Our culture is saturated with accusations of racism. There are certainly racists in every community, and with every color of skin. We would expect that in a world dominated by sin. But I think most of us would agree that charges of racism have gotten out of hand. In some circles, a person who supports the police in his community will be accused of racism. If he worries about our wide-open southern border and the danger it poses to our nation, he may be called a racist as well. Many fear that their words, especially at work, will be construed as reflecting hatred of various groups. In some cases, such accusations can ruin their lives. As a result, many keep their opinions to themselves.
Supporting the police and wanting a secure national border are not racist views. Any sane person recognizes that. Some other alleged indications of racism are even more ridiculous. I know that most people, upon hearing such examples, shake their heads and laugh internally. Occasionally, these accusations make the news. Camping is racist, we are told, because the abundance of trees around our tents reminds us of lynchings in the South. Math is racist because it was promoted by white European countries. Scheduled meetings for which people are expected to show up on time are racist because certain cultures don’t value punctuality. Such expectations demean those ethnic groups.
You don’t know whether to laugh or cry over such inane ideas. A person can love to camp because they want to get away from the rat race and spend quiet time with their family, not because they want to hang somebody from a tree. A teacher may want her students, regardless of their race, to be good at math because she wants them to succeed in college and in life. A boss probably wants his employees to be on time because he is running a business, and the success of that business benefits all involved in the endeavor, whatever their ethnicity.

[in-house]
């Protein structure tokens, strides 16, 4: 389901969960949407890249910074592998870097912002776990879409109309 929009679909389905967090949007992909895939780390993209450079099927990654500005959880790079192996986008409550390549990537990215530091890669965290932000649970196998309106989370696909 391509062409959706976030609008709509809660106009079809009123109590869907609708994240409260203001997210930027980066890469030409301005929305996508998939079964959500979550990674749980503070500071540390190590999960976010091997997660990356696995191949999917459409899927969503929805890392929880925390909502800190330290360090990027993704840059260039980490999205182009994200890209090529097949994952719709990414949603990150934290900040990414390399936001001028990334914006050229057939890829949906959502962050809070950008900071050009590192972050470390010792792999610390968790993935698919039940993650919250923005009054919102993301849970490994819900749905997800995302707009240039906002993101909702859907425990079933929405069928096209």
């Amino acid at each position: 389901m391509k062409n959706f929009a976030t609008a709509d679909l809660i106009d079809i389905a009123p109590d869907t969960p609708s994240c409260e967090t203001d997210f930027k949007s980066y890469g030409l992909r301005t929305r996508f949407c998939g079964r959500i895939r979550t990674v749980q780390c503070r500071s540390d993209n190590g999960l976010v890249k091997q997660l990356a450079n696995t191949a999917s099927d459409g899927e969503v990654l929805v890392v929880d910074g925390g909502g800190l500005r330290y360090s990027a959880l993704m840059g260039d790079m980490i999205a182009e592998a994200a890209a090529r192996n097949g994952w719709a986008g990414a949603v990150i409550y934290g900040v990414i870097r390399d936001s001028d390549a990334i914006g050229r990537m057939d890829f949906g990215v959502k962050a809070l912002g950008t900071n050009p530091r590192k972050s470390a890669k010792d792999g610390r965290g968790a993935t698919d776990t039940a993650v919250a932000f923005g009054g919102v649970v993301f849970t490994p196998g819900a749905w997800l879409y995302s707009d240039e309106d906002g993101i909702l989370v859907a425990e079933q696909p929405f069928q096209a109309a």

Recently, I was made aware of another purported example of racism based on something I’ve used many, many times. I believe in the Rapture of the Church and know many others who do, too. It is the belief that the Lord can call His people home to Him at any moment. It could happen as you read this blog. It is called the blessed hope in many Christian circles (Titus 2:13). Our hope is not in this world’s progress. Instead, we are looking for the Lord and His kingdom. He will take us out of this sin-cursed world and establish a righteous, eternal rule.
Some maintain that this view is racist. That is certainly as strange as the view that camping or math is racist. What is the connection? Won’t Christians of all races and ethnicities be raptured? The Rapture is not an exclusively white event.
The reason given is that belief in the Rapture provides an excuse for privileged believers to ignore the trials and difficulties of the less fortunate because they believe this world cannot be improved. These privileged people are often white and those less fortunate are often not.
I suppose it’s possible that a hate-filled racist could not believe in the Rapture of the Church but preach it to provide cover for his hateful views. But I am convinced that 99.99999 percent of people who wake up every morning hoping the Lord will come today don’t do so because they hate people who don’t look like them.
As with math, camping, and meetings, this way of looking at the Rapture is strange, to say the least. But we live in strange times. There are many people who are afraid to speak in public. There are probably people who, for fear of what others might think, don’t want to talk about their love of camping or the need for our schools to have high standards for math. They don’t talk about how much they appreciate the police in their neighborhood.
We must not allow that to happen when we talk about the Lord’s return. This wonderful news is not hateful. It is the greatest news of all. It is the blessed hope of all who have believed in Him for eternal life, regardless of the color of their skin.